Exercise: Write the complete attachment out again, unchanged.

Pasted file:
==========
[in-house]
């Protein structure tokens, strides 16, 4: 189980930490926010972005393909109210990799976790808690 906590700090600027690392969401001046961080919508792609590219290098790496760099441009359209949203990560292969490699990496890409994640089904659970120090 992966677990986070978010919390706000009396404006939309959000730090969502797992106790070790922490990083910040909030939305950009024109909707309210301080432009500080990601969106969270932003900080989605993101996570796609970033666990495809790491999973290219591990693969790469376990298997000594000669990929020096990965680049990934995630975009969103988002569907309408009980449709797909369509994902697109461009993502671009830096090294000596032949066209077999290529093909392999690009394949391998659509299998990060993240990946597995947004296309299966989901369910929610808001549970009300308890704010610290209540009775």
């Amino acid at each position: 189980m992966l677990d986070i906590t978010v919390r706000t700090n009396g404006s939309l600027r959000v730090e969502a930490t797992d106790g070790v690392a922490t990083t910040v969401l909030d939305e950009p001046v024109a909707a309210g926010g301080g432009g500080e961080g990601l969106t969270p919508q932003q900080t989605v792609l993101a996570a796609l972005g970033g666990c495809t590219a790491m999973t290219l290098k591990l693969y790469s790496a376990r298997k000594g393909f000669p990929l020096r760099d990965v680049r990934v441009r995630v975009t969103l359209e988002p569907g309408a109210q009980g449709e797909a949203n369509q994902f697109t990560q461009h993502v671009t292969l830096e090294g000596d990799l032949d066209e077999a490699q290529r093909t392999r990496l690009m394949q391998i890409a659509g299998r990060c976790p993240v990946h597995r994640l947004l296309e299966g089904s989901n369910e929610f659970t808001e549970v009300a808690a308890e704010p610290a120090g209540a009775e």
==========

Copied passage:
[in-house]
């Protein structure tokens, strides 16, 4: 189980930490926010972005393909109210990799976790808690 906590700090600027690392969401001046961080919508792609590219290098790496760099441009359209949203990560292969490699990496890409994640089904659970120090 992966677990986070978010919390706000009396404006939309959000730090969502797992106790070790922490990083910040909030939305950009024109909707309210301080432009500080990601969106969270932003900080989605993101996570796609970033666990495809790491999973290219591990693969790469376990298997000594000669990929020096990965680049990934995630975009969103988002569907309408009980449709797909369509994902697109461009993502671009830096090294000596032949066209077999290529093909392999690009394949391998659509299998990060993240990946597995947004296309299966989901369910929610808001549970009300308890704010610290209540009775």
């Amino acid at each position: 189980m992966l677990d986070i906590t978010v919390r706000t700090n009396g404006s939309l600027r959000v730090e969502a930490t797992d106790g070790v690392a922490t990083t910040v969401l909030d939305e950009p001046v024109a909707a309210g926010g301080g432009g500080e961080g990601l969106t969270p919508q932003q900080t989605v792609l993101a996570a796609l972005g970033g666990c495809t590219a790491m999973t290219l290098k591990l693969y790469s790496a376990r298997k000594g393909f000669p990929l020096r760099d990965v680049r990934v441009r995630v975009t969103l359209e988002p569907g309408a109210q009980g449709e797909a949203n369509q994902f697109t990560q461009h993502v671009t292969l830096e090294g000596d990799l032949d066209e077999a490699q290529r093909t392999r990496l690009m394949q391998i890409a659509g299998r990060c976790p993240v990946h597995r994640l947004l296309e299966g089904s989901n369910e929610f659970t808001e549970v009300a808690a308890e704010p610290a120090g209540a009775e």